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QUOTE (elakdawalla @ Sep 28 2010, 02:23 PM) *
As far as is known, there is nothing to be done about that...


Which is so frustrating, I really appreciate your endeavors smile.gif ,
I hope Google Mars catches up soon...I mean, shouldn't they ?...


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Tesheiner
post Sep 29 2010, 05:58 AM
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I'm wondering if it is really necessary to overlap the subimages? When I had the idea of making my GE version of route map I spent some time looking on how to make additional background pictures, specially on the topic of "region files". IIRC, GE splits their CTX and HiRISE overlays on subimages with no overlay so, in principle, there's no need for the 10% overhead.

Example: Load the CTX picture P01_001414_1780_XI_02S005W on GE by selecting first "Spacecraft Imagery > CTX Image Browser" then click on the yellow square corresponding to that image. Then click on "Load this image" on the pop-up window and have a look to the respective KML file structure.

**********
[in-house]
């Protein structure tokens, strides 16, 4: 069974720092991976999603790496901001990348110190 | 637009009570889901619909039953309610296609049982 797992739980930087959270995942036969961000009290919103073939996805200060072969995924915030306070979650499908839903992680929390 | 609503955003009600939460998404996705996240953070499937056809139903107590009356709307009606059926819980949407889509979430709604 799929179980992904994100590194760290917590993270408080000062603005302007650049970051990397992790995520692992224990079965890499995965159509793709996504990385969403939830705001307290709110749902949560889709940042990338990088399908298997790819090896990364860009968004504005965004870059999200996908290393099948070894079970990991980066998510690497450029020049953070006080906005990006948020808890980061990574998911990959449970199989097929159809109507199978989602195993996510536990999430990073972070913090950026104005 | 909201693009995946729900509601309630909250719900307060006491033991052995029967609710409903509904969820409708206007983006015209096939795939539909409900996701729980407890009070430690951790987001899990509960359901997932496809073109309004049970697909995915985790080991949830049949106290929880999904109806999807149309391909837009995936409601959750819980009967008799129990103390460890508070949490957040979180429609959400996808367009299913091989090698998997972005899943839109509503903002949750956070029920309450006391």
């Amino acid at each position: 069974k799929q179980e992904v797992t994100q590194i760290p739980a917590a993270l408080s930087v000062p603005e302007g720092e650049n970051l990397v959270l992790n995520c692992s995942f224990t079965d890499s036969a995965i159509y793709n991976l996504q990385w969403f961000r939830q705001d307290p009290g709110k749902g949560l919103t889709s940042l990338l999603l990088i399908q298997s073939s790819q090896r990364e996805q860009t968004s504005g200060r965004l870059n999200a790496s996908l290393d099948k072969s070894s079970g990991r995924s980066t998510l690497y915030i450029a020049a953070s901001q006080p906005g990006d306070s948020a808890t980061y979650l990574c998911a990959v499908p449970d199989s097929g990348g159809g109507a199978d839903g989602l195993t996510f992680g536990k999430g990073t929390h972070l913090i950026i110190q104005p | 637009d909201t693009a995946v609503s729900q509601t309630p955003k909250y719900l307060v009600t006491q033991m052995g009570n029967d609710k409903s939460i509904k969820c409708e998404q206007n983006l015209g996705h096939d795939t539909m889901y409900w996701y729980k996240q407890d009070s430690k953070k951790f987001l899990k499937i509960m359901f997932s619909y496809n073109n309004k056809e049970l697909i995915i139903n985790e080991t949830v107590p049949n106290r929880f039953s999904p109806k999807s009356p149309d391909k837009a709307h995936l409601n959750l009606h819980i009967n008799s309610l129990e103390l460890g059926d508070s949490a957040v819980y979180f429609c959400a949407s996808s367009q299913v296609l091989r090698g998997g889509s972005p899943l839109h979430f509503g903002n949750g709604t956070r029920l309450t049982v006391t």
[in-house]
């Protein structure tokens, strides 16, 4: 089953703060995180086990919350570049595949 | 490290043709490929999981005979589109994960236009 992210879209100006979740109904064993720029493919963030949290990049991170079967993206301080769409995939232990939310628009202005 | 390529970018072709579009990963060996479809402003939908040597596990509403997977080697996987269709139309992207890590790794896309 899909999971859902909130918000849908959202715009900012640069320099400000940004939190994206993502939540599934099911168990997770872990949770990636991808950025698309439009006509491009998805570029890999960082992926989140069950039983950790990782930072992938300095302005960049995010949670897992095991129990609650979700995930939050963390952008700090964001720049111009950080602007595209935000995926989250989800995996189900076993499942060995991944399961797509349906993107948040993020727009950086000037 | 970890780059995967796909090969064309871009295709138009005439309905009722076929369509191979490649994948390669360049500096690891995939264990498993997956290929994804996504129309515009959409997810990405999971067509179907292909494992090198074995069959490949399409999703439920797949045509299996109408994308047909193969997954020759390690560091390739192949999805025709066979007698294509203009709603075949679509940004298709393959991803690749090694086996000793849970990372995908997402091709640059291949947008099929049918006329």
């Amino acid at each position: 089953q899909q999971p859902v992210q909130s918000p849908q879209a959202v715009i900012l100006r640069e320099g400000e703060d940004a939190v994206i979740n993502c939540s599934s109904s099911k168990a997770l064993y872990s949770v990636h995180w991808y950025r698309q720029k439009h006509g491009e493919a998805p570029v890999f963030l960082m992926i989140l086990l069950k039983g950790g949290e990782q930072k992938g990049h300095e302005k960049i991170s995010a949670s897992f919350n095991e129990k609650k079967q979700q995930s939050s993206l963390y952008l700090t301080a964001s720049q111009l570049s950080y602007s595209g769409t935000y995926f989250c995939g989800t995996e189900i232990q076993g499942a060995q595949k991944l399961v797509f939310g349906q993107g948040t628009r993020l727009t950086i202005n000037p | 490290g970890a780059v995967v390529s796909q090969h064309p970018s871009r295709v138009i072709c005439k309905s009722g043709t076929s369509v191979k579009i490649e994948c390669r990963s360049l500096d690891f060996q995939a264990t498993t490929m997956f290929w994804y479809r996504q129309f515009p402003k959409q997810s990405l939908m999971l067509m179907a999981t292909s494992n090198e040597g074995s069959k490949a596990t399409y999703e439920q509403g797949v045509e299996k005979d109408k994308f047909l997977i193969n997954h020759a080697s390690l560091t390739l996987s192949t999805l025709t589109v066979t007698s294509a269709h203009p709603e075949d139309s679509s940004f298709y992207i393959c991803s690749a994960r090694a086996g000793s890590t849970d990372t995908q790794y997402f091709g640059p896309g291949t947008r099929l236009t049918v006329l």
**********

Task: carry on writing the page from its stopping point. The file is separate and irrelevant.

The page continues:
PS: I'll have to include a link to this thread on future map updates.
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SFJCody
post Sep 29 2010, 06:48 AM
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QUOTE (Tesheiner @ Sep 29 2010, 03:58 PM) *
I'm wondering if it is really necessary to overlap the subimages? When I had the idea of making my GE version of route map I spent some time looking on how to make additional background pictures, specially on the topic of "region files". IIRC, GE splits their CTX and HiRISE overlays on subimages with no overlay so, in principle, there's no need for the 10% overhead.




The only reason I ever used the overlap was because of my crude method of matching the pieces by eye. unsure.gif There are bound to be better ways to do this. smile.gif
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Tesheiner
post Sep 29 2010, 07:59 AM
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QUOTE (SFJCody @ Sep 29 2010, 08:48 AM) *
matching the pieces by eye.

Wow! I knew that was a *lot* of work put on creating the map layer but not that much! ohmy.gif